An example of Todd Trexler's work

An example of Todd Trexler's work

(Courtesy of Irwin Swirnoff)

Noted Queer Poster Artist Celebrated in Posthumous Exhibit

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If you went into Magnet, the gay men’s health clinic in the Castro District, and looked at the art on display, you might think that whoever in charge of decorating has a deep love for Divine and pen drawings from the ’70s. But what you’re looking at is the work of queer poster artist Todd Trexler, whose images could be found on utility poles and in apartments all over the city four decades ago.

A San Mateo native, Trexler is best known locally for designing fliers for The Cockettes, Nocturnal Dreams, Sylvester, and of course, Divine; and his poster exhibit at Magnet is his first in over 40 years. Sadly, he won’t be enjoying it; he passed away back in February of this year, and proceeds from sales of his work will go to his longtime partner, who is suffering financially after Trexler’s death.

According to his website, when Trexler was an art student living in the Castro in the early to mid ’60s he became friends with “Sebastian” (whose real name is Milton Miron, according to IMDB), who was the accountant for Bill Graham. Around that time, Sebastian hooked up with a venue — the Palace Theatre — and began showing underground films after midnight on the weekends. Trexler was pulled in to design the ads for the movies, and instead of handbills, he went with large, hand drawn posters that were as bizarre and beautiful as the movies that were being shown. He later said he was paid in weed for his work.

Sebastian’s “Midnight Movies” grew in popularity and a connection to local director Steven Arnold later led to his work promoting The Cockettes’ midnight musicals, which became the weekly event for San Francisco’s freakiest. Director John Waters, a fan of The Cockettes, hooked Sebastian up with Divine, star of Waters’ earliest, trashiest films, such as Mondo Trasho, Female Trouble and the truly groundbreaking Pink Flamingos. Not only did the iconic drag queen begin performing with The Cockettes, he started a singing career, with Trexler designing many of the posters for his popular concerts.

Trexler with Sylvester back in the early '70s
Trexler with Sylvester back in the early ’70s

As the scene grew around the Palace Theatre’s shows, so did Trexler’s poster budget (he began being paid in actual money for his work). From line drawings reminiscent of Aubrey Beardsley’s work in the ’30s, Trexler pushed his art with expanded media choices, including photographs and color-separation.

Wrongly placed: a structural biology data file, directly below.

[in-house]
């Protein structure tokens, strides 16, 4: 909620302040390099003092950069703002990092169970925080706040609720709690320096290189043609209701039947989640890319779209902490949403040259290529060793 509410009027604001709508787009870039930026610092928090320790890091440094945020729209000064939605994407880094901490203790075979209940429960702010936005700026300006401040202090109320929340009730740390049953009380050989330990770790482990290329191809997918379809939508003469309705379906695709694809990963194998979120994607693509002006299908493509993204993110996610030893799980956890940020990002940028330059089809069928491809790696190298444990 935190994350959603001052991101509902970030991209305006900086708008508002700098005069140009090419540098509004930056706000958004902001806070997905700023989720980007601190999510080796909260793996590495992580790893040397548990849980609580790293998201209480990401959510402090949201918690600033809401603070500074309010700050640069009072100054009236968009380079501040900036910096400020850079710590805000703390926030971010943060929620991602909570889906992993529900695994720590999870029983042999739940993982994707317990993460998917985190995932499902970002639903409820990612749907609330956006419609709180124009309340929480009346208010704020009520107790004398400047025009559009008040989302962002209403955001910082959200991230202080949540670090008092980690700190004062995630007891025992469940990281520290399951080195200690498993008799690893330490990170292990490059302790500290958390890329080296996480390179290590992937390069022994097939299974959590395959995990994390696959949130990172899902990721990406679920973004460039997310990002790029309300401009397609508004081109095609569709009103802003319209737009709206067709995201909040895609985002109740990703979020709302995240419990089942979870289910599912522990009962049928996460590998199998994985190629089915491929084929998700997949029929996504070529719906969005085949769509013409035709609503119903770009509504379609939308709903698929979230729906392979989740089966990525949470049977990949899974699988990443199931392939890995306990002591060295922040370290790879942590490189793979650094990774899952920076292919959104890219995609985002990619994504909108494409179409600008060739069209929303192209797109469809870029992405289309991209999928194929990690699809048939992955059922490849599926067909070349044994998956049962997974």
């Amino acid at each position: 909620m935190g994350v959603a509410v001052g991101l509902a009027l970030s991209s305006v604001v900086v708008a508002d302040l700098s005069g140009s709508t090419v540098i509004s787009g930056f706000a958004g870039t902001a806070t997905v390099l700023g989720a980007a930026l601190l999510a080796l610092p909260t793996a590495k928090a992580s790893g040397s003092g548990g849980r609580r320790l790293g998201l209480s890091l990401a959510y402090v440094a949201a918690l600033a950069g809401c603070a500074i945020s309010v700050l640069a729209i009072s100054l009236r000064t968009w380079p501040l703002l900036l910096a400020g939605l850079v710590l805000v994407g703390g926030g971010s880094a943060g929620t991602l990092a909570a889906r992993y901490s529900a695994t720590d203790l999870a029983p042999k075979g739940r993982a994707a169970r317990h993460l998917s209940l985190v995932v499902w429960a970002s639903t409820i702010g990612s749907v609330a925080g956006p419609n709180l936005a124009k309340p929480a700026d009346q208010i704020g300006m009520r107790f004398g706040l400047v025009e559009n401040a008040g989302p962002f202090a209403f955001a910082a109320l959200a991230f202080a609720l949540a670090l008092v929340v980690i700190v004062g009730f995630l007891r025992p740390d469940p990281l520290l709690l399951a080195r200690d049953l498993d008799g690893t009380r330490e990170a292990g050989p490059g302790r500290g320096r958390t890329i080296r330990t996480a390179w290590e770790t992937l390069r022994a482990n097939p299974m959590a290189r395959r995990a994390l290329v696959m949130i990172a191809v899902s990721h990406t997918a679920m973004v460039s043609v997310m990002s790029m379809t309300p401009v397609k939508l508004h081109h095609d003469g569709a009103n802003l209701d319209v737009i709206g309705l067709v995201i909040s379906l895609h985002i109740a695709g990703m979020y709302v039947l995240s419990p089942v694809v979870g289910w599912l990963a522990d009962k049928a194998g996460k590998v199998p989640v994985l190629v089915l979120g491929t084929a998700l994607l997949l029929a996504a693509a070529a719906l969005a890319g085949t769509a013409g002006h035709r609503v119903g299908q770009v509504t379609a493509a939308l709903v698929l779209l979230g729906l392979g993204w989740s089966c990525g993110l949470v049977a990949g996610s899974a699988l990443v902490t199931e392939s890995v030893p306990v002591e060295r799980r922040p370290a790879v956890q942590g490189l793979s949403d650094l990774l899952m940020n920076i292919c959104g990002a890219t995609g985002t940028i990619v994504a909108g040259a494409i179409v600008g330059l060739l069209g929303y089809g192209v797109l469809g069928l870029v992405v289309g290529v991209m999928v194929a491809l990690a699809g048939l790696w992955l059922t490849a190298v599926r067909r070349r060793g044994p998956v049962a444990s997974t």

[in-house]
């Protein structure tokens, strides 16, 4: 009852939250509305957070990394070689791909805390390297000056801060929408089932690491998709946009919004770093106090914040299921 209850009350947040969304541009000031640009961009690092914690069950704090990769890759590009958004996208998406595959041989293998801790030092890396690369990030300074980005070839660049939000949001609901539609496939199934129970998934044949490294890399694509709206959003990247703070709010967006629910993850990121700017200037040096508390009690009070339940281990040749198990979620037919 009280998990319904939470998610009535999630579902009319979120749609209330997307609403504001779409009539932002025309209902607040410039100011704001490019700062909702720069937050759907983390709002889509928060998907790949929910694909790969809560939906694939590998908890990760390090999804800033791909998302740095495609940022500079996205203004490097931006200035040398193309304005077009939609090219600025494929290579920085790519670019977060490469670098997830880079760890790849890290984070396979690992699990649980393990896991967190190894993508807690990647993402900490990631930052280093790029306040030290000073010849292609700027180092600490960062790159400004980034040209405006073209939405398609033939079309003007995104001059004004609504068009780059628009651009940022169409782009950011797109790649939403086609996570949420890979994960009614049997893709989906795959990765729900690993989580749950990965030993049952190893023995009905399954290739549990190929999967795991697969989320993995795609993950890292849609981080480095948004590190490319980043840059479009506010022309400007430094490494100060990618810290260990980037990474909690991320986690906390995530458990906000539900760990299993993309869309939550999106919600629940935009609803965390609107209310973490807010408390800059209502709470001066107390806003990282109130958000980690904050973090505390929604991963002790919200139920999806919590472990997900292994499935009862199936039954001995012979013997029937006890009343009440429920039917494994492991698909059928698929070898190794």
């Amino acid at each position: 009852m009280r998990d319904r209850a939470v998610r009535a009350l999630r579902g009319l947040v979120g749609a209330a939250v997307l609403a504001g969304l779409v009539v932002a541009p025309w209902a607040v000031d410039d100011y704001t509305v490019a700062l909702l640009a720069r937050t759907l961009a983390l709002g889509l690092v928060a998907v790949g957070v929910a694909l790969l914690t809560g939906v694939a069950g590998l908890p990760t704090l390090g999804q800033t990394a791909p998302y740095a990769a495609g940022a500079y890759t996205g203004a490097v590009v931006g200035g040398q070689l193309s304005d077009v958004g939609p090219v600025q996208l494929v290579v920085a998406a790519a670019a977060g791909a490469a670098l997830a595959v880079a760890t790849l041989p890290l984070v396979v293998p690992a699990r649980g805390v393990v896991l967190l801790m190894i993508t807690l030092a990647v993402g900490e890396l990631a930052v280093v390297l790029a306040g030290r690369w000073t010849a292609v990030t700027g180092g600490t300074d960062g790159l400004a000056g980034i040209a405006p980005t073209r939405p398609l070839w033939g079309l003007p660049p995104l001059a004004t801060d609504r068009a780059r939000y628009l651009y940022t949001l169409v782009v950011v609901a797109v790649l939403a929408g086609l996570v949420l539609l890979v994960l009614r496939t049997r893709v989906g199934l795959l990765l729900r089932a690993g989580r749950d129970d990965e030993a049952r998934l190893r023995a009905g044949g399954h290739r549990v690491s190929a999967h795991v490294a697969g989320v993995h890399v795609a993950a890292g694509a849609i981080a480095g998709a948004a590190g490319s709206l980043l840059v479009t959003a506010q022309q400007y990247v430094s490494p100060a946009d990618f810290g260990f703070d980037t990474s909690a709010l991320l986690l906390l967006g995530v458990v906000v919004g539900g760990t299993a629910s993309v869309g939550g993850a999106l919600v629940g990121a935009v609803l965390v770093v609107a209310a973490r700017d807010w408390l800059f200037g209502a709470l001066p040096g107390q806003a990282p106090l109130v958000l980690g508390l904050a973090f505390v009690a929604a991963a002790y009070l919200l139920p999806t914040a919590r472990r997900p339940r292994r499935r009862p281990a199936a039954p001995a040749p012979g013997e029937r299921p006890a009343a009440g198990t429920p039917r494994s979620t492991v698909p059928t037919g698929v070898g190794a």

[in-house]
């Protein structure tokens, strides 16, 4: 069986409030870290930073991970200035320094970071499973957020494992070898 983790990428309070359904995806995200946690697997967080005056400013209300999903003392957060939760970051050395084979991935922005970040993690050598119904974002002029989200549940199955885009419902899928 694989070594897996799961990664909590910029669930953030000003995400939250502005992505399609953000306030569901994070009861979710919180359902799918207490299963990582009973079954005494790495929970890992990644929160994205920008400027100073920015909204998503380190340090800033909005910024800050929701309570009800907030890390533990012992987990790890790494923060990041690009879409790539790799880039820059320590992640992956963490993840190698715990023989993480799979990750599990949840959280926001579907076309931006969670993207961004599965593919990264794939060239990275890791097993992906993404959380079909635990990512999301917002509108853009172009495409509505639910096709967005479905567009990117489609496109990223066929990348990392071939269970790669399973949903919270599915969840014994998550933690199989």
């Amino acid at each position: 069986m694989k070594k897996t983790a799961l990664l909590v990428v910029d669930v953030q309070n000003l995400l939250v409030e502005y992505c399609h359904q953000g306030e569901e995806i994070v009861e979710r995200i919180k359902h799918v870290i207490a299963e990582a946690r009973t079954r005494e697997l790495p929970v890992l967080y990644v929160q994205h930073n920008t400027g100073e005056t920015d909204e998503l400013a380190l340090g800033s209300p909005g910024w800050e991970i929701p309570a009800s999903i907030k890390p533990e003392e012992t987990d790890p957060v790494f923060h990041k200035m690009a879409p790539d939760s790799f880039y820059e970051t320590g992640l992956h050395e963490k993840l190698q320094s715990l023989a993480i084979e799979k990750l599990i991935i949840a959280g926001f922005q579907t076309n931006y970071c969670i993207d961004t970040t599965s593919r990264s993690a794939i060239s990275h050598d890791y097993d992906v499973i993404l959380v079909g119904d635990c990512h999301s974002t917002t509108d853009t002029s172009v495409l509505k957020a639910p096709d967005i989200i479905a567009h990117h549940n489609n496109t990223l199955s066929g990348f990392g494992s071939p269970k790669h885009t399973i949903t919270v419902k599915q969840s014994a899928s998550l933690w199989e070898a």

A great example of this is the poster he made in 1972 for The Cockettes’ last musical, Vice Palace, that featured Divine standing in front of the Palace of Fine Arts.

“The day that we took the photos for the Vice Palace poster, we drove around San Francisco trying to find a good backdrop, and we ended up at the Palace of Fine Arts,” Trexler told Camp Magazine in 2013. “Divine was in makeup and wearing bib overalls with the sides split to accommodate her impressive size. When she got out of the car, she took a couple of net prom dresses and just wrapped them around herself as I shot pictures.”

A poster for Cockettes/Sylvester show
A poster for Cockettes/Sylvester show

Just before the ’80s rolled around and San Francisco was ravaged by the AIDS epidemic, Trexler left town and stopped doing art altogether. Instead, he went back to college, became a nurse and dedicated his life to fighting against a disease that killed almost 20,000 people in San Francisco alone within a 15-year period.

After retiring from nursing in 1998, Trexler lived a quiet life on the Monterey Peninsula until his work was suddenly in demand again, thanks to a series of art books and documentaries on the scene that encompassed over a decade of his life. Realizing that he was not only proud of his work, but that there was a real demand, he set up a website to sell reproductions of his posters. Then he began creating new work, which he showed as part of the Nocturnal Daydreams show at Alley Cat Books in January of this year.

Though he had set up plans for the Magnet exhibit soon afterward, Trexler reportedly passed away unexpectedly on Feb. 9 of this year.

So, if you do happen to pop into Magnet for whatever reason, take a second and stare at the art on the walls. Allow yourself to enjoy Trexler’s vision and, if you were there, wax nostalgic on a time period all of its own — one that makes today’s party scene look like child’s play and where it seemed like everyone was invited.

Watch a 2013 interview with Trexler on the show 10 Percent below.

Author

Kevin L. Jones

Kevin Jones is an interactive producer for KQED Arts. A graduate of UC Berkeley's Graduate School of Journalism, Kevin reported on news in the Bay Area at KTVU.com for six years before pursuing his dream of covering the local creative arts scene. In his spare time, he is an unabashed record geek who plays/records music whenever possible i.e., when he's not spending time with his wonderful wife and daughter.